The Journals of Lewis & Clark: Lewis, March 9, 1806

Lewis, March 9, 1806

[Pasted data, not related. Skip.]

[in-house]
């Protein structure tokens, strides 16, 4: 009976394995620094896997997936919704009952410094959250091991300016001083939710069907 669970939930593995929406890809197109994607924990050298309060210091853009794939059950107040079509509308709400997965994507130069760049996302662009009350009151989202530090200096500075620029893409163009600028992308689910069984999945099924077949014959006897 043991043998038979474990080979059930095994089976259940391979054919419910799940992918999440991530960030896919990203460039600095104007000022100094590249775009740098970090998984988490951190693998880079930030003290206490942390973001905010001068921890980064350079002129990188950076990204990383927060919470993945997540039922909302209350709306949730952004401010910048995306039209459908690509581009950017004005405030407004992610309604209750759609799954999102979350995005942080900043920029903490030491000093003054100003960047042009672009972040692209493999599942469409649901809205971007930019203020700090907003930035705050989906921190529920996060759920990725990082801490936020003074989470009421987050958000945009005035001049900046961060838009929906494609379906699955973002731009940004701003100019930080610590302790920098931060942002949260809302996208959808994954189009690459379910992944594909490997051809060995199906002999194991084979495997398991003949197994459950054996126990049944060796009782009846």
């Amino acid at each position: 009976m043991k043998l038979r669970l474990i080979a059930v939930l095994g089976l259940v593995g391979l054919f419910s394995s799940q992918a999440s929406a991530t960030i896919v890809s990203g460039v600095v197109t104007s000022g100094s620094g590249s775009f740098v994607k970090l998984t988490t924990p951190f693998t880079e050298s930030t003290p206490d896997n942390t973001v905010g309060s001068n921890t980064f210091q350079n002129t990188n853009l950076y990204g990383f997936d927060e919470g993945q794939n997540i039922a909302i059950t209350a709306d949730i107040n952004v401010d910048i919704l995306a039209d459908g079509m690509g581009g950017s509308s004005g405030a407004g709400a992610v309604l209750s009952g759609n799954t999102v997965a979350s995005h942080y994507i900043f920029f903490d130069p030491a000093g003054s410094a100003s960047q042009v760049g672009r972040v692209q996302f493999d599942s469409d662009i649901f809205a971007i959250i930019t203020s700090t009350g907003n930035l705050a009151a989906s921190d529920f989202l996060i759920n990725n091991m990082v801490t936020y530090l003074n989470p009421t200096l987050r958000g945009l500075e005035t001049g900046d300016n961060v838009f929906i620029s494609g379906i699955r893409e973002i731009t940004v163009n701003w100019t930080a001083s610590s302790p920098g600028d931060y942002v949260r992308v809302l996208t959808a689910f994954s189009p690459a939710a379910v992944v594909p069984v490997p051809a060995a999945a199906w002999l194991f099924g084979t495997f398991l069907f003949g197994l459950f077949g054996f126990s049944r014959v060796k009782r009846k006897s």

Sunday March 9th 1806. This morning the men set out at daylight to go in gust of the Elk which Collins had killed, they returned with it at eleven A.M. Bratton complains of his back being very painfull to him today; I conceive this pain to be something of the rheumatism. we still apply the linniment and flannel; in the evening he was much better. Drewyer and Joseph Fields returned not having found any Elk. Sergt. Pryor and the fishing party not yet arrived, suppose they are detained by the winds. visited by 3 Clatsop men who brought a dog some fish and a Sea Otter skin for sale. we suffered them to remain all night. we set Shields at work to make some sacks of Elk skin to contain various articles. The large Swan is precisely the same common to the Atlantic States. the small swan differs only from the larger one in size and it's note. it is about one fourth less and it's note entirely different. the latter cannot be justly immetated by the sound of letters nor do I know any sounds with which a comparison would be pertinent. it begins with a kind of whistleing sound and terminates in a round full note which is reather louder than the whistleing, or former part; this note is as loud as that of the large swan. from the peculiar whistleing of the note of this bird I have called it the whistleing swan it's habits colour and contour appear to be precisely those of the large Swan. we first saw them below the great narrows of the Columbia near the Chilluckkittequaw nation. They are very abundant in this neighbourhood and have remained with us all winter. in number they are fully five for one of the large speceis. The duckinmallard or common large duck wich resembles the domestic duck are the same here with those of the U Sts. they are abundant and are found on every part of the river below the mountains. they remain here all winter but I beleive they do not continue during winter far above tidewater. a beautifull duck and one of the most delicious in the world is found in considerable quantities in this neighbourhood during the Autumn and winter. this is the same with that known in the Delliware, Susquehannah, and Potomac by the name of the Canvisback and in James River by that of shell-Drake; in the latter river; however I am informed that they have latterly almost entirely disappeared. to the epicure of those parts of the union where this duck abounds nothing need be added in praise of the exqusite flavor of this duck. I have frequently eaten of them in several parts of the Union and I think those of the Columbia equally as delicious. this duck is never found above tide-water; we did not meet with them untill after we reached the marshey Islands; and I beleive that they have already left this neighbourhood, but whether they have gone northwardly or Southwardly I am unable to determin; nor do I know in what part of the Continent they raise their young.- The read headed fishing duck is common to every part of the river and are found as well in the Rocky Mountains as elsewhere; in short this was the only duck we saw on the waters of the Columbia within the mountains. they feed principally on crawfish and are the same in every rispect as those on the rivers in the mountains of the Atlantic Ocean.